• It is “extremely likely” (>95% certainty) that the majority of climate change is caused by anthropogenic greenhouse gas emissions.33 In the 21st century, climate change will likely result in increasing extinction risk for plant and animal species, more flooding and coastal erosion, extreme heat, droughts, tropical storm intensity, and human health risks associated with malnutrition and water-related and vector-borne diseases. Declines in crop productivity in low latitudes and freshwater availability are likely. Poor communities are especially vulnerable because of their low adaptive capacity and high dependence on local climate (e.g., rain for agriculture).34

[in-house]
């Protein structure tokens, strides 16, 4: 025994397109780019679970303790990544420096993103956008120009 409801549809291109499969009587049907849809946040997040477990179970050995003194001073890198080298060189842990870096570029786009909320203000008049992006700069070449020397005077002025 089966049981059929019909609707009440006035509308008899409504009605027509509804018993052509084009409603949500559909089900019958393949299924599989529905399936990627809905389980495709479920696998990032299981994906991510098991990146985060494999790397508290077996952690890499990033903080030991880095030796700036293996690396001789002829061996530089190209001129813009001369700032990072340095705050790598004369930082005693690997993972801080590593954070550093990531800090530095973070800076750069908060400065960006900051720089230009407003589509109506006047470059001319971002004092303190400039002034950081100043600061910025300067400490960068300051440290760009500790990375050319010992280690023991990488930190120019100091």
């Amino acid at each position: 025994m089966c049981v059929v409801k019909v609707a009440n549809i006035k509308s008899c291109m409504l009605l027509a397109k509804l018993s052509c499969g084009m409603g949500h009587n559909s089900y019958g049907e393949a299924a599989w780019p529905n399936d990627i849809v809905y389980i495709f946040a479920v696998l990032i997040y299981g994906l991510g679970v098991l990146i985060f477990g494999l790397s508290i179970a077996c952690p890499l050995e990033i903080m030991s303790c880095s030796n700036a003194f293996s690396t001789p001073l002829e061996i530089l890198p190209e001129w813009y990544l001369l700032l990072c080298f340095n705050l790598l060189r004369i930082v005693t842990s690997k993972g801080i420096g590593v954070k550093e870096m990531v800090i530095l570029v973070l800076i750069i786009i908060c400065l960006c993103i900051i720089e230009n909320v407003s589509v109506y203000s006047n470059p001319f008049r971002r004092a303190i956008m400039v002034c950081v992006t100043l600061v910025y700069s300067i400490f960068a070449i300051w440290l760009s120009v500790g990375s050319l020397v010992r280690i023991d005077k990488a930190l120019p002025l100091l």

• A 2019 analysis found that not investing in climate change mitigation would result in an average 7.2% decrease in global GDP by 2100 while adhering to the Paris Agreement could limit this decrease to 1.1%.35


  • In 2015, the UN established seventeen Sustainable Development Goals (SDGs), including eliminating poverty and hunger, reducing inequalities, and improving health and education while ensuring environmental sustainability.36
  • Through 2019, Denmark, Luxembourg, Norway, Sweden, and the United Kingdom continued to exceed giving 0.7% of their GNI as Official Development Assistance (ODA), an Organisation for Economic Cooperation and Development (OECD) program. The U.S. donates a lower percentage of GNI, but the greatest absolute dollar amount of any nation. In 2019, U.S. ODA totaled $34.6 billion.37
Cite As